Long-Distance Moves and Labour Market Outcomes of Dual-Earner Couples in the UK and Germany
Chances are high that partners in dual-earner couples do not receive equal occupational returns from long-distance moves, because job opportunities are distributed heterogeneously in space. Which partners are more likely to receive relatively higher returns after moves? Recent research shows the stratification of returns by gender and highlights the importance of gender roles in mobility decisions. I extend past literature in two ways. First, while past research mostly examined partners separately, I directly test for gender differences in matched pairs of women and men in dual-earner couples and account for the nonindependence of both careers. Second, I compare evidence from the United Kingdom (UK) and Germany to shed light on the effects of institutional and normative contexts. For my analysis, I draw longitudinal data from the British Household Panel Survey and the German Socio-Economic Panel Study (1991-2008). My results show that women in dual-earner couples are temporarily adversely affected in their careers by long-distance moves in the UK and West Germany after controlling for various characteristics of both partners. Women in East Germany are not affected by long-distance moves. Moves do not change wage rates significantly for women and men that stay in employment in both countries.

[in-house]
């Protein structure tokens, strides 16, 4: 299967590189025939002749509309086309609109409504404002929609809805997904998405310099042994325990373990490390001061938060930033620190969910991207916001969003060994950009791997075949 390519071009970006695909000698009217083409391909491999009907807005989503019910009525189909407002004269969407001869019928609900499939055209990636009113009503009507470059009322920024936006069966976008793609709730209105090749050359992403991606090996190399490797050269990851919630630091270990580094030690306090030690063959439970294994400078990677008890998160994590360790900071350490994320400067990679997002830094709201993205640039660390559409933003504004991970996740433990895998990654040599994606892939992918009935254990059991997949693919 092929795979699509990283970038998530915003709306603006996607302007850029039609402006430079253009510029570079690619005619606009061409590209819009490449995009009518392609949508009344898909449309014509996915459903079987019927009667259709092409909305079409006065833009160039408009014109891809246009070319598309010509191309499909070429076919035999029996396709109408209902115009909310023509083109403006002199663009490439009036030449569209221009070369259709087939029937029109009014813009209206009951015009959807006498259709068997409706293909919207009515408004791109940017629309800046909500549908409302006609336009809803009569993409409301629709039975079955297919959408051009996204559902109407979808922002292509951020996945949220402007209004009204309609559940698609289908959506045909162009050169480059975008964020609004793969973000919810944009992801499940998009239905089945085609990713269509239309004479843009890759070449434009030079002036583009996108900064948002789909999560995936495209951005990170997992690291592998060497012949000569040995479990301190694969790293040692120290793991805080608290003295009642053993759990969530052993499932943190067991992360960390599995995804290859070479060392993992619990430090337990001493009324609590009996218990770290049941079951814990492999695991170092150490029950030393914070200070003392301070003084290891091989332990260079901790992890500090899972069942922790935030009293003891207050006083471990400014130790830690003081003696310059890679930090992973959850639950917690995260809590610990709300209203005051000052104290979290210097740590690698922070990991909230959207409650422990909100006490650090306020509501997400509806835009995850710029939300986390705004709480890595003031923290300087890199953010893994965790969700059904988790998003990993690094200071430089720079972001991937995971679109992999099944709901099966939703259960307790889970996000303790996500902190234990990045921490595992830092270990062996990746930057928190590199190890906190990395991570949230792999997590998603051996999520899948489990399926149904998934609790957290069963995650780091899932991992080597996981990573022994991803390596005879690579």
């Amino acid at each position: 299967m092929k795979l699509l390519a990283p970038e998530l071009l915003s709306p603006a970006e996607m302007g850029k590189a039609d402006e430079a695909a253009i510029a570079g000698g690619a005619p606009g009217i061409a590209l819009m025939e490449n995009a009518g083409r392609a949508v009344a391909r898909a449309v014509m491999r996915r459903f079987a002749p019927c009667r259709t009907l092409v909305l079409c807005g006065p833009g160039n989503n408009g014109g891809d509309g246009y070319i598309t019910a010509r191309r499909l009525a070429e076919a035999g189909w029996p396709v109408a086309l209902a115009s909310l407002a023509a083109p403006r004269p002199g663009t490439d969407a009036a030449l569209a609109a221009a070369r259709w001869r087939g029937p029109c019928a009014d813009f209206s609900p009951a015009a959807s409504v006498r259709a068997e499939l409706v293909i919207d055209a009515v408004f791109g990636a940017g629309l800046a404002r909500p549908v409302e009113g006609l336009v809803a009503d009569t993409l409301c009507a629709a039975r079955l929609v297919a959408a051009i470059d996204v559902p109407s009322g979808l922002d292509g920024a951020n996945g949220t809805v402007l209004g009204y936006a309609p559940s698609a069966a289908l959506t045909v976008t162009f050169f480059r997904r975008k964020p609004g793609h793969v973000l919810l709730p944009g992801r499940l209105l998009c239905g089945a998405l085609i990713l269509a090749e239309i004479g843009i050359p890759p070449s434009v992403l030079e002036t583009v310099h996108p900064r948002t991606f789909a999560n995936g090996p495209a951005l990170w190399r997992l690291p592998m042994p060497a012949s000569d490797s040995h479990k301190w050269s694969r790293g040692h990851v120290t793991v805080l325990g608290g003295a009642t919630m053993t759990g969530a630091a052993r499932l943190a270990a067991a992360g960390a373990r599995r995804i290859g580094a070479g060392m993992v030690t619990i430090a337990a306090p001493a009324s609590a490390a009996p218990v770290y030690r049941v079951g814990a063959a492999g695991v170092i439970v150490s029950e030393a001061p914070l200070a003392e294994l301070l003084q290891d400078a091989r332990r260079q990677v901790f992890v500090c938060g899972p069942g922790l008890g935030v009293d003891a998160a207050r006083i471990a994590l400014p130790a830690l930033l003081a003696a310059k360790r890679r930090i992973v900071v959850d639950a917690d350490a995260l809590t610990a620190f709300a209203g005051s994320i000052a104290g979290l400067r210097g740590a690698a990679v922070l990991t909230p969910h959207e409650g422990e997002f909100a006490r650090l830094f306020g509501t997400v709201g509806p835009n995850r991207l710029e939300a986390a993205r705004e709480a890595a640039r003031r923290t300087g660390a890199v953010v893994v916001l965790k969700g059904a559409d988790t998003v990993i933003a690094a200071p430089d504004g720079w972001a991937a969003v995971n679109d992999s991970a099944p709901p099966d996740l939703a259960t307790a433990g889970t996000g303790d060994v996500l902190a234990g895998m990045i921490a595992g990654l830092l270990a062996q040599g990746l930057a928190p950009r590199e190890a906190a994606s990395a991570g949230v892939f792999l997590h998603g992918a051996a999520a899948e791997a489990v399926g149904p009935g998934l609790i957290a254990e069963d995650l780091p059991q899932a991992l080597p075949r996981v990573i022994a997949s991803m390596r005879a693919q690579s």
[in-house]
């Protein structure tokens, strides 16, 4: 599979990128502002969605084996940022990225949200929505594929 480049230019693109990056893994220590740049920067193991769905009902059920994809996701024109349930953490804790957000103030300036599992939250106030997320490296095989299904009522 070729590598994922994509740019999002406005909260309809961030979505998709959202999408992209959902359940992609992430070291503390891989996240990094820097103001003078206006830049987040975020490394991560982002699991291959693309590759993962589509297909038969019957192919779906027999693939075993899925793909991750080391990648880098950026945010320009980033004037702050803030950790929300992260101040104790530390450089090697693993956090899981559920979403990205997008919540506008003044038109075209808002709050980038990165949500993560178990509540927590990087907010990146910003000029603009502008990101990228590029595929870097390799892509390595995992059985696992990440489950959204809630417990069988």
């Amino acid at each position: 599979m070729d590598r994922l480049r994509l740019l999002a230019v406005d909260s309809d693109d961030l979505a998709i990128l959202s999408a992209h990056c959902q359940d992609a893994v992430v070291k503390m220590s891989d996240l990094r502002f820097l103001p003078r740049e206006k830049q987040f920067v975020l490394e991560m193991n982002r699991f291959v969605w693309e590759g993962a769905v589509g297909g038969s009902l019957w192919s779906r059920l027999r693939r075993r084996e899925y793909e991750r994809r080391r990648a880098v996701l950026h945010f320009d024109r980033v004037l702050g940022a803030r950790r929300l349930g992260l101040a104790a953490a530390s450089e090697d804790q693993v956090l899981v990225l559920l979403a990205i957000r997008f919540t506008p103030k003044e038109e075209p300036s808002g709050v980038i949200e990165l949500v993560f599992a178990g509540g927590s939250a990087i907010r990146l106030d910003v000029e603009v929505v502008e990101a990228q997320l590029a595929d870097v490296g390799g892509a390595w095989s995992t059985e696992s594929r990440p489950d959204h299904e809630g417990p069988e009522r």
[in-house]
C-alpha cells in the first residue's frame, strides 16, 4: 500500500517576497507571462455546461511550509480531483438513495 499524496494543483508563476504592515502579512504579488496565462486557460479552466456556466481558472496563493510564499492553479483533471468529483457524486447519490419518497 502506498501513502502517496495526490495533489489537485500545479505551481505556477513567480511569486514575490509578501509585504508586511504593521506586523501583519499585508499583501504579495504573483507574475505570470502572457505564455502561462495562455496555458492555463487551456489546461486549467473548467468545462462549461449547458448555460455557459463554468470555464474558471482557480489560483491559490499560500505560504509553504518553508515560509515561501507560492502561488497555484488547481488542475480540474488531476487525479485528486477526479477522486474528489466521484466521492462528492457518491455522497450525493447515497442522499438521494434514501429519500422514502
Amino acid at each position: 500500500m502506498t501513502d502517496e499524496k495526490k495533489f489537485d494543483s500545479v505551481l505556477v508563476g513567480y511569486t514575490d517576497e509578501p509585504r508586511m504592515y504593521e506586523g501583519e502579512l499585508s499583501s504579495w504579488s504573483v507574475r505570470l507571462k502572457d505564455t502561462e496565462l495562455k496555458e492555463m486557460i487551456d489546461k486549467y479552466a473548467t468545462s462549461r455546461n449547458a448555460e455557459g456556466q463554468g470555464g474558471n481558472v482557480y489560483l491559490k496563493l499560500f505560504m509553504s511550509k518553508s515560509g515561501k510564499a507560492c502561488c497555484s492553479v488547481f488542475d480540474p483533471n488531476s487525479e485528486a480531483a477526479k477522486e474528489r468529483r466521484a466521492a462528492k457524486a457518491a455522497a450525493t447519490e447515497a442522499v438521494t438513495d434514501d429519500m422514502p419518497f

|Date of creation:||2012|
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- Birgitta Rabe, 2011. "Dual-earner migration. Earnings gains, employment and self-selection," Journal of Population Economics, Springer;European Society for Population Economics, vol. 24(2), pages 477-497, April.
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- Thomas Cooke & Paul Boyle & Kenneth Couch & Peteke Feijten, 2009. "A longitudinal analysis of family migration and the gender gap in earnings in the united states and great britain," Demography, Springer;Population Association of America (PAA), vol. 46(1), pages 147-167, February.
- Boheim, Rene & Taylor, Mark P, 2002. "Tied Down or Rome to Move? Investigating the Relationships between Housing Tenure, Employment Status and Residential Mobility in Britain," Scottish Journal of Political Economy, Scottish Economic Society, vol. 49(4), pages 369-92, September.
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